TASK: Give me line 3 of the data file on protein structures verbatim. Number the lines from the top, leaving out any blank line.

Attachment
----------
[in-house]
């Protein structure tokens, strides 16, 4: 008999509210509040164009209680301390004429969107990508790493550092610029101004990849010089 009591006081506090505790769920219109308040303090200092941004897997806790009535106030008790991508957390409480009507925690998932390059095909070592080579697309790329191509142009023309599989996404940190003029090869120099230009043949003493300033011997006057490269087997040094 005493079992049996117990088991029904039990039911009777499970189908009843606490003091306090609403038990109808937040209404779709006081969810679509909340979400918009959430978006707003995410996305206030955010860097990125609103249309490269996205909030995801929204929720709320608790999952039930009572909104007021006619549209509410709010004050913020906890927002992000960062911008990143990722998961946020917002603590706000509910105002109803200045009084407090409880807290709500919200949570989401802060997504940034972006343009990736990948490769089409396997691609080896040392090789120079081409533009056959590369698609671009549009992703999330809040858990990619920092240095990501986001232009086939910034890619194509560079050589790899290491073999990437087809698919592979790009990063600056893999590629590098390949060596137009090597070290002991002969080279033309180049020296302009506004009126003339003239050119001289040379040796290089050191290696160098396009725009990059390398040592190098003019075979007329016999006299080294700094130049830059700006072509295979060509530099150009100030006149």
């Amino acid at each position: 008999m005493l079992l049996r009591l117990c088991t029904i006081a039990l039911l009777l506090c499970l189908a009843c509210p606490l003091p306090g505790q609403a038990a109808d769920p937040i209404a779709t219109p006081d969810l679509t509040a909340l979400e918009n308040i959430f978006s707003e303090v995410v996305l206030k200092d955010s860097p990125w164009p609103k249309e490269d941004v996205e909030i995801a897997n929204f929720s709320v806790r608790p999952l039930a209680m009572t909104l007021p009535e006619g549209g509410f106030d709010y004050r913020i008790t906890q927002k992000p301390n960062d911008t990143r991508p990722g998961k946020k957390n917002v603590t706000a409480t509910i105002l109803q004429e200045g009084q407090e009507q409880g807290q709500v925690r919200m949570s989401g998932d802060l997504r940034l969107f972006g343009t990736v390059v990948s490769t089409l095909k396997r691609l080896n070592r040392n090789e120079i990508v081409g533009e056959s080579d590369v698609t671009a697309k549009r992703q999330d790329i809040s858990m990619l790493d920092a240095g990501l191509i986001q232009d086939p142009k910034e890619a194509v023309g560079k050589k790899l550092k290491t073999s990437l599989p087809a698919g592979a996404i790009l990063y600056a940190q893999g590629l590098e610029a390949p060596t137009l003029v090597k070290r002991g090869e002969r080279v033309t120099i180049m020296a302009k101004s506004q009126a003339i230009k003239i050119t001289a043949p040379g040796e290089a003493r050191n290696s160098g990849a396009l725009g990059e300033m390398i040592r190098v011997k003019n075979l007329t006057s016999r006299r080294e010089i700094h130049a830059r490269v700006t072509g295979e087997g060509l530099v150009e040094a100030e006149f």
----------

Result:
């Amino acid at each position: 008999m005493l079992l049996r009591l117990c088991t029904i006081a039990l039911l009777l506090c499970l189908a009843c509210p606490l003091p306090g505790q609403a038990a109808d769920p937040i209404a779709t219109p006081d969810l679509t509040a909340l979400e918009n308040i959430f978006s707003e303090v995410v996305l206030k200092d955010s860097p990125w164009p609103k249309e490269d941004v996205e909030i995801a897997n929204f929720s709320v806790r608790p999952l039930a209680m009572t909104l007021p009535e006619g549209g509410f106030d709010y004050r913020i008790t906890q927002k992000p301390n960062d911008t990143r991508p990722g998961k946020k957390n917002v603590t706000a409480t509910i105002l109803q004429e200045g009084q407090e009507q409880g807290q709500v925690r919200m949570s989401g998932d802060l997504r940034l969107f972006g343009t990736v390059v990948s490769t089409l095909k396997r691609l080896n070592r040392n090789e120079i990508v081409g533009e056959s080579d590369v698609t671009a697309k549009r992703q999330d790329i809040s858990m990619l790493d920092a240095g990501l191509i986001q232009d086939p142009k910034e890619a194509v023309g560079k050589k790899l550092k290491t073999s990437l599989p087809a698919g592979a996404i790009l990063y600056a940190q893999g590629l590098e610029a390949p060596t137009l003029v090597k070290r002991g090869e002969r080279v033309t120099i180049m020296a302009k101004s506004q009126a003339i230009k003239i050119t001289a043949p040379g040796e290089a003493r050191n290696s160098g990849a396009l725009g990059e300033m390398i040592r190098v011997k003019n075979l007329t006057s016999r006299r080294e010089i700094h130049a830059r490269v700006t072509g295979e087997g060509l530099v150009e040094a100030e006149f």